Kung Fu Master (Activision, 1987)
Kung Fu Master is one of those games that should have “sure thing” written all over it. One look at the graphics and one listen to the audio and it would appear that way. I do not say this very often, but this game is terrible simply because IT’S TOO FREAKING HARD!!!! I’m sorry, but I can’t always be objective. I can’t always say “Ha-ha – I suck at it, but great game.” I’m human. And I’ve been playing this thing for a week and I have had it! So I’m letting my visceral, gut-level reaction stand. Screw that Yakuza asshole with his knives that steal most of your energy before you even get to the big boss. Screw the way the game sends you back all the way to the start in the likely event the boss kicks your ass. Screw the fact that you can’t do jump kicks. I think it’s clear: between this garbage, Karate, Chuck Norris Superkicks and the Double Dragon port (also by Activision), the Atari 2600 was simply not cut out for martial arts games.
I don’t understand what Activision was doing around this point in time. Why were they even doing coin-op ports? They never needed to in the 1980-84 golden era – they were always capable of coming up with their own ideas or putting interesting twists on existing games. Most of all, though, almost all of their games catered to a wide palette of gaming skill, allowing you to take on higher challenges as you got better. Kung Fu Master offers no such luxury, and it’s a problem inherent in a lot of late-period Atari 2600 games, not just ones by Activision. There was obviously no time or budget to put in game variations – graphics came first because they were competing with the NES and the Sega Master System. Gameplay just had to be set at the highest possible difficulty. Sorry, but it doesn’t wash with me; if it’s not possible to do your best job within certain limitations, move on to greener pastures. I’m giving Kung Fu Master a D- just for the graphics and sounds and for them alone.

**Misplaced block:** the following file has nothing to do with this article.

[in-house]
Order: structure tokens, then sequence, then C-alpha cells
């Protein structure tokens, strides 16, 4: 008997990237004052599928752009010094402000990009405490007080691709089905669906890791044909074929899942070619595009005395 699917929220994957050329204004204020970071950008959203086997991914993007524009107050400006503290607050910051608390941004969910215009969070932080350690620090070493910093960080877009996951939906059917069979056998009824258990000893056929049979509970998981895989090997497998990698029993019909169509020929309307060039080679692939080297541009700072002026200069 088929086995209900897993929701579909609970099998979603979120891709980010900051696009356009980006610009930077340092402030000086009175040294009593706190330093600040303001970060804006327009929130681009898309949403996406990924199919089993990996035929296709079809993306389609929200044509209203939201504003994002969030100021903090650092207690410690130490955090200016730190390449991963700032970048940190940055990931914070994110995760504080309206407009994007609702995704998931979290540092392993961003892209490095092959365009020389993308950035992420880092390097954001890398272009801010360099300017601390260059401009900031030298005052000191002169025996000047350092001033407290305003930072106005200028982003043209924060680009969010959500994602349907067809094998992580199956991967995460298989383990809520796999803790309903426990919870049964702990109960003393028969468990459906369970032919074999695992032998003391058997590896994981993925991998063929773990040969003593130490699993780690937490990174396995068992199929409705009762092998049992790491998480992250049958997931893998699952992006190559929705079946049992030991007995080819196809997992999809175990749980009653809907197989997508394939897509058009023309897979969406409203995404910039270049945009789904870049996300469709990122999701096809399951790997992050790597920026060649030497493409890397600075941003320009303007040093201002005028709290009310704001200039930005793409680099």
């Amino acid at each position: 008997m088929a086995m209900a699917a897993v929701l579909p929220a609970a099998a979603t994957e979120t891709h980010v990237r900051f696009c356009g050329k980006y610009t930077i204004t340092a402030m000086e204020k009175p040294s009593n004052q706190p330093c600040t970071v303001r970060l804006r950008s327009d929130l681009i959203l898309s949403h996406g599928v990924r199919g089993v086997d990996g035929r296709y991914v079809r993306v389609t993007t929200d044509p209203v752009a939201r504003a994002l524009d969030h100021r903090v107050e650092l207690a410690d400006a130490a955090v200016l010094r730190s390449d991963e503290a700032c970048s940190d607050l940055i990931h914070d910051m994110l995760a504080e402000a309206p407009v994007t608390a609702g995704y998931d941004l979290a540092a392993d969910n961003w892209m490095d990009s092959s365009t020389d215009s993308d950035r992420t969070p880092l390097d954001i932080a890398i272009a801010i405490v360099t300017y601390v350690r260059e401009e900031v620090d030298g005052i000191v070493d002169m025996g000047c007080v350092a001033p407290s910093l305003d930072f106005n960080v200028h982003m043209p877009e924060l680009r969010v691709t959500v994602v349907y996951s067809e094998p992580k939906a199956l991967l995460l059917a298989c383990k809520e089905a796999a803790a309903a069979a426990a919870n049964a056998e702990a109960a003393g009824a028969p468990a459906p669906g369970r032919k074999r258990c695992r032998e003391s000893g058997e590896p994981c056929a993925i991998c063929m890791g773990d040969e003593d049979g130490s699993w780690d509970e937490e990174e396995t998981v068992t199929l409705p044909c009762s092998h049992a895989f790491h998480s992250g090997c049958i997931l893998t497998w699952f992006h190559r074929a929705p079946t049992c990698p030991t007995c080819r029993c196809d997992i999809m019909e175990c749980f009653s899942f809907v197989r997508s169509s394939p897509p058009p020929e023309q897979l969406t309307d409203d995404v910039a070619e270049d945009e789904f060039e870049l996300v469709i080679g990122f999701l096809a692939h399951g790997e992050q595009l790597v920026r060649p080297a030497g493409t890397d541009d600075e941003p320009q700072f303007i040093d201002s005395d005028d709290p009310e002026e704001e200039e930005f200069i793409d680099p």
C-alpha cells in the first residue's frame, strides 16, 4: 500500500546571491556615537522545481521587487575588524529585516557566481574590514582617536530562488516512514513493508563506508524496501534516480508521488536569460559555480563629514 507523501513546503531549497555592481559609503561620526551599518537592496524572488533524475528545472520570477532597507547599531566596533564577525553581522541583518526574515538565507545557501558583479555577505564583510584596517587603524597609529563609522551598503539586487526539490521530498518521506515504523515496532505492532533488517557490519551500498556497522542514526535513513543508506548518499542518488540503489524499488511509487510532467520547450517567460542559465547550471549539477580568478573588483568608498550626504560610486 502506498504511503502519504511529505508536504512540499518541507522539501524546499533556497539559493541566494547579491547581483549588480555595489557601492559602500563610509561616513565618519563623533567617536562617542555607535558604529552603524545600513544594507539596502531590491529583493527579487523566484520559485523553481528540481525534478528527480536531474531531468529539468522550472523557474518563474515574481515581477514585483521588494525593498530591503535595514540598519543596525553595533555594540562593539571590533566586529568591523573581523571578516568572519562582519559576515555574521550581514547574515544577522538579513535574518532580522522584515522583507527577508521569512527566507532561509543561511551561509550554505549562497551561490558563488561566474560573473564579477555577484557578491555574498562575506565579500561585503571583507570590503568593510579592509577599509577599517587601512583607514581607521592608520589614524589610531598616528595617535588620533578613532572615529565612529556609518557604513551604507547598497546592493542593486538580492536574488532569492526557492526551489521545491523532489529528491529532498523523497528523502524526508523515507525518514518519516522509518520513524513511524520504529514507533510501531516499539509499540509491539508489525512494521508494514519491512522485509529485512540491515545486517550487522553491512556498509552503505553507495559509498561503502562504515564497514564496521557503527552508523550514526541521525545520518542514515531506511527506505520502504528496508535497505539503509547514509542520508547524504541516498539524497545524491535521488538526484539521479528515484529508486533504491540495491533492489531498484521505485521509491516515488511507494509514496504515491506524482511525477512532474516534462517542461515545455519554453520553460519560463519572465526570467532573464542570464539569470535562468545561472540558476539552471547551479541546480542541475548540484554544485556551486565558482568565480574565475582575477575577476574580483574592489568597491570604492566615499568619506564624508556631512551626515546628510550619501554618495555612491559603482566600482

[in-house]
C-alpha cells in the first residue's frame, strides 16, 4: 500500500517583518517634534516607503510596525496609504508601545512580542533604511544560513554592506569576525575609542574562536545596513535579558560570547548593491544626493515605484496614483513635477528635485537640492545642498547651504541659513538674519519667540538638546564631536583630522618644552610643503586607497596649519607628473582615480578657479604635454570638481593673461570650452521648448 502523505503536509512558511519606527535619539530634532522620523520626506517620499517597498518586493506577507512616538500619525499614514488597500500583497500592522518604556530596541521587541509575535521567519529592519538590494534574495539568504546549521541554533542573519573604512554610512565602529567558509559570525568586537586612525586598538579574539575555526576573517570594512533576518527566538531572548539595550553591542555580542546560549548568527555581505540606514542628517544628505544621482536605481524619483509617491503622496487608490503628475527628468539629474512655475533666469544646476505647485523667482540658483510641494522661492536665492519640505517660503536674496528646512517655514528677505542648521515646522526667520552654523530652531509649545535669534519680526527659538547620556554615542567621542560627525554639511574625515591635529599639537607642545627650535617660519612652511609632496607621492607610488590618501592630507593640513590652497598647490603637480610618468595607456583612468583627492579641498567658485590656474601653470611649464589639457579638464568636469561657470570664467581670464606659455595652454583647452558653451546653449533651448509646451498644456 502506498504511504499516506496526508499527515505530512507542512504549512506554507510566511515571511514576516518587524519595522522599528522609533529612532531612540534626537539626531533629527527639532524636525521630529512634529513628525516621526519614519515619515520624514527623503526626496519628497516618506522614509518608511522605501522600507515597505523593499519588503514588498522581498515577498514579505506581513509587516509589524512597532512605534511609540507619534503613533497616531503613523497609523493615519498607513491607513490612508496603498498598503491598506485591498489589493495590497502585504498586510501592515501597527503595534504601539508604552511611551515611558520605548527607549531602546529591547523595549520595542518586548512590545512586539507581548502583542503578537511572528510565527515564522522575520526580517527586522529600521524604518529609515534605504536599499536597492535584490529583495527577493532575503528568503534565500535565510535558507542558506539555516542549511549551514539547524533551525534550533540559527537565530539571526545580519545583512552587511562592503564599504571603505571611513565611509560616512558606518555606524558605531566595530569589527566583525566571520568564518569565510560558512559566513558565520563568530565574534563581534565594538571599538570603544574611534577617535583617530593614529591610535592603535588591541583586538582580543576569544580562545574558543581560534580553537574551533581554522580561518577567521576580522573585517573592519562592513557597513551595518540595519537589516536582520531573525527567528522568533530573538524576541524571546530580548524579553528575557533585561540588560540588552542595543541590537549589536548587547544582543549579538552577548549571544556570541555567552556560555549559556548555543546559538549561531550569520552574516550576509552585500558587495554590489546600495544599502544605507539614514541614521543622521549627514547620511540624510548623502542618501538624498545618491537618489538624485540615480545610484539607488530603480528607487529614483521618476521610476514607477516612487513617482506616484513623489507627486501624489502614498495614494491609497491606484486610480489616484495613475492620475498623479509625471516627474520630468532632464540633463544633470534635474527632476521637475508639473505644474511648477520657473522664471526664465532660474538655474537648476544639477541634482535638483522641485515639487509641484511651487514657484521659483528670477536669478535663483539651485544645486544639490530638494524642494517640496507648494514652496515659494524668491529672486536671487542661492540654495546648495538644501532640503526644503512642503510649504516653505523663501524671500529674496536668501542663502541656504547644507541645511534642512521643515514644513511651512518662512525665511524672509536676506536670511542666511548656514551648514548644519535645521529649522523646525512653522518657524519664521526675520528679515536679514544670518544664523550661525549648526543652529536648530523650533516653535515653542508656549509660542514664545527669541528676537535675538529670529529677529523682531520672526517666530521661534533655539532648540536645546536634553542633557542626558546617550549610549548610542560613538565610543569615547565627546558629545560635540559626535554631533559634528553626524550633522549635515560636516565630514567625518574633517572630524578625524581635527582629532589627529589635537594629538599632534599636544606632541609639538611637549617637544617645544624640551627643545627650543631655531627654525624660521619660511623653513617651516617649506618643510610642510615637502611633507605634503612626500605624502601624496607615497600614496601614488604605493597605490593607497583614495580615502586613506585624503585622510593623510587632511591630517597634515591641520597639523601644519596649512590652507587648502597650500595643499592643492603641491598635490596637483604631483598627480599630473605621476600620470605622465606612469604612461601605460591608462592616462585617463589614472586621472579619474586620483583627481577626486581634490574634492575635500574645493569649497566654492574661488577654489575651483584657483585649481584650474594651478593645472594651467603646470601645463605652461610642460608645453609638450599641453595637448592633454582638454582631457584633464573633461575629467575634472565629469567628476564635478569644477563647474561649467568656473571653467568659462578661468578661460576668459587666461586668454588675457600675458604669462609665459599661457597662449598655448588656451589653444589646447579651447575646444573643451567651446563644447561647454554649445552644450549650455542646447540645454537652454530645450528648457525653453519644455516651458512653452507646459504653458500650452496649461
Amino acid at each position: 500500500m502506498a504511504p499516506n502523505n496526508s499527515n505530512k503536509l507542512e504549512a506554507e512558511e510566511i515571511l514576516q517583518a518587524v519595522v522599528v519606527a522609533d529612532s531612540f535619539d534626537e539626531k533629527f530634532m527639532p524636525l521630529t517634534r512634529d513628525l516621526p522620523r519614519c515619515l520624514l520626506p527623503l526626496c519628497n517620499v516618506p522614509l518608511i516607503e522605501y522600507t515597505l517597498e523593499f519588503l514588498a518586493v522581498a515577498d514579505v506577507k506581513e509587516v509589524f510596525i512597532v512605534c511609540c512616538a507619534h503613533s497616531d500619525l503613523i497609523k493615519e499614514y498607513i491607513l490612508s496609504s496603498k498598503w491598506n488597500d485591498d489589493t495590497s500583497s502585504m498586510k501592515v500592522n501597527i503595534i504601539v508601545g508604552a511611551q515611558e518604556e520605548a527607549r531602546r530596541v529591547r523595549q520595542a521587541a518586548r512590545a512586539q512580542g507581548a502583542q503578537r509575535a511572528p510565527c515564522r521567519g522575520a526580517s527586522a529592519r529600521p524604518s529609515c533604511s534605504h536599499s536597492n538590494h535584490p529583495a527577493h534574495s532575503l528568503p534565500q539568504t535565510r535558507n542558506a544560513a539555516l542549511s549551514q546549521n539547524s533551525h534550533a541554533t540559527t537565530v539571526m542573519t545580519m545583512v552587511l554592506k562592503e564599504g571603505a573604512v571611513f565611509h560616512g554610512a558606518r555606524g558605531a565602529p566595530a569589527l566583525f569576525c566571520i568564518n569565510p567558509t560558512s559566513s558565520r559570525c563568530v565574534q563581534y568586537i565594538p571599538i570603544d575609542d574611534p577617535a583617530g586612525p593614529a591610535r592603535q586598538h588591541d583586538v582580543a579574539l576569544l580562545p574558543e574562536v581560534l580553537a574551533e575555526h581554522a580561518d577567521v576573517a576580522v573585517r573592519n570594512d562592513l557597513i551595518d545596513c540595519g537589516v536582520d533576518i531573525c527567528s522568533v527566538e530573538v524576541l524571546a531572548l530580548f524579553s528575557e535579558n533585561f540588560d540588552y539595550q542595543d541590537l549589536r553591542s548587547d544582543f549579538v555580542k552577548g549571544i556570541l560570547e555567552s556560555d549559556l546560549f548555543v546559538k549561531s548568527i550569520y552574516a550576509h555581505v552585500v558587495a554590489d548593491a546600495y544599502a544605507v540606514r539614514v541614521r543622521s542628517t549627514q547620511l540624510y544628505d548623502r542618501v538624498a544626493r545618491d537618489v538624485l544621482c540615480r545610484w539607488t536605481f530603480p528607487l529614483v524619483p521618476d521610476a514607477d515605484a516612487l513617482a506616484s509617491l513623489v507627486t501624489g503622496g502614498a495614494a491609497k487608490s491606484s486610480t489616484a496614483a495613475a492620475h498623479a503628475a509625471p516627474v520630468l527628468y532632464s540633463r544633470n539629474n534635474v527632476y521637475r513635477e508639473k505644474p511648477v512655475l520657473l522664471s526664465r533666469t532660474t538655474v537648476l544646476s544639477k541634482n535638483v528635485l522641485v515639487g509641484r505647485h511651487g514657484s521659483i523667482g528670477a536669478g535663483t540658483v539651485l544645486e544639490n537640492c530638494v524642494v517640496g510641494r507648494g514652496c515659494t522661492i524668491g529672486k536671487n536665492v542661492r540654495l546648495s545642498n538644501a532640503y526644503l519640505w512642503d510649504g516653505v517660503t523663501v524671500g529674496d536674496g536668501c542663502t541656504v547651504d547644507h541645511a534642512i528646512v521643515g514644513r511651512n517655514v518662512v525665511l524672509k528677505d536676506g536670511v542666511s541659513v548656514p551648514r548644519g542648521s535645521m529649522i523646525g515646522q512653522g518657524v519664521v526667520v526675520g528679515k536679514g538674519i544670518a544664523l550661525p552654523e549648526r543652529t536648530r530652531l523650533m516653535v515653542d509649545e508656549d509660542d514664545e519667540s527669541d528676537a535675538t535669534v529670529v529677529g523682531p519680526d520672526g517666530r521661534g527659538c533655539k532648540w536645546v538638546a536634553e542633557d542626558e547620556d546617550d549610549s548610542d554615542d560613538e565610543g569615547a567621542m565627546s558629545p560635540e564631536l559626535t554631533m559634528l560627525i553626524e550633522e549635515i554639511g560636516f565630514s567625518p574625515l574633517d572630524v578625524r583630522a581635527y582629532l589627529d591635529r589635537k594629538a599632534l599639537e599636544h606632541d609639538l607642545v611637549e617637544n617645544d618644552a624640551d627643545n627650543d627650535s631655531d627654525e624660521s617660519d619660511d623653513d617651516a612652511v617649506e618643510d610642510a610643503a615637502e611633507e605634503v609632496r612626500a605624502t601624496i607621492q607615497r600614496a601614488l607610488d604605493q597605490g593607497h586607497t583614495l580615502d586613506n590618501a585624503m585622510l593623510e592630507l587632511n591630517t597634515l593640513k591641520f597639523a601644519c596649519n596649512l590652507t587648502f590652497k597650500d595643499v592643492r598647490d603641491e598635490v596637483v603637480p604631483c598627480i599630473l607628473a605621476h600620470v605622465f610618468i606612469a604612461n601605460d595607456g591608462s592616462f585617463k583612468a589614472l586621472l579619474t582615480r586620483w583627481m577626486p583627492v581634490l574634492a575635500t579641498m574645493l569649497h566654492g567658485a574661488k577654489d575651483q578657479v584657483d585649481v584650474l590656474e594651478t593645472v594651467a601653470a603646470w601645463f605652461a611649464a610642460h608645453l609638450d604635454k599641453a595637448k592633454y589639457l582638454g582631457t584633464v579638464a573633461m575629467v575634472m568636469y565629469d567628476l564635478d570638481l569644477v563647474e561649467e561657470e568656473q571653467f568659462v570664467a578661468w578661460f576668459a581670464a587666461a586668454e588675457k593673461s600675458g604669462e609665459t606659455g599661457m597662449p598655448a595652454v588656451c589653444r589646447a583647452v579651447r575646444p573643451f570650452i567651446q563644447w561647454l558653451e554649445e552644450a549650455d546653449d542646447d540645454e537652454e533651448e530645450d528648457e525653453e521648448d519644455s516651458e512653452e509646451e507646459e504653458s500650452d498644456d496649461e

Lady Bug (Homebrew, 2006)
Colour me impressed by this absolutely wonderful homebrew port of the classic coin-op Lady Bug. Originally set to be released by Coleco way back in the day, it wasn’t until 2006 that homebrew programmer John W. Champeau delivered this version of the maze game. And considering the hit-and-miss nature of Coleco’s titles for the 2600, in my opinion it was well worth the wait for this quality port.
Now, I’ll admit I haven’t played Lady Bug in a long time (over three decades ago on the Colecovision, in fact), but this version brought back a lot of memories. For a maze game, Lady Bug is a game of surprising depth. Trailing off significantly from the standard Pac-Man formula, the game features multiple objectives. The main one, of course, is to eat all the flowers in the maze while avoiding insects and stationary skulls.
But what really makes the game are the multiplier and special/extra features. Multipliers and letters flash blue, red and yellow but must be eaten while a certain colour in order to work. Spell EXTRA for a bonus lady bug or SPECIAL for a bonus round in which you go around a garden eating veggies for extra points. Vegetables such as eggplant and cucumbers periodically appear in the middle of the screen for big points.
Let’s not forget one of the defining features of the game: the adjustable maze. Going through a green door switches the corridor around, closing the door behind you and creating a neat way to avoid pursuing insects. This is the only maze game I know of (other than Mouse Trap, except this is much better) where you literally create a new maze as you play.
The graphics are bright and colourful with minimal flicker, and the sounds and music are 2600-perfect. If I have one complaint, it’s that on the earlier levels it can take a long time for the insects to clear the center block (similar in concept to the monster house in Pac-Man) and allow the bonus point vegetables to appear. That’s such a minor gripe, however, that I barely found it worth mentioning. Lady Bug can be purchased at the AtariAge store. A
Laser Blast (Activision, 1981)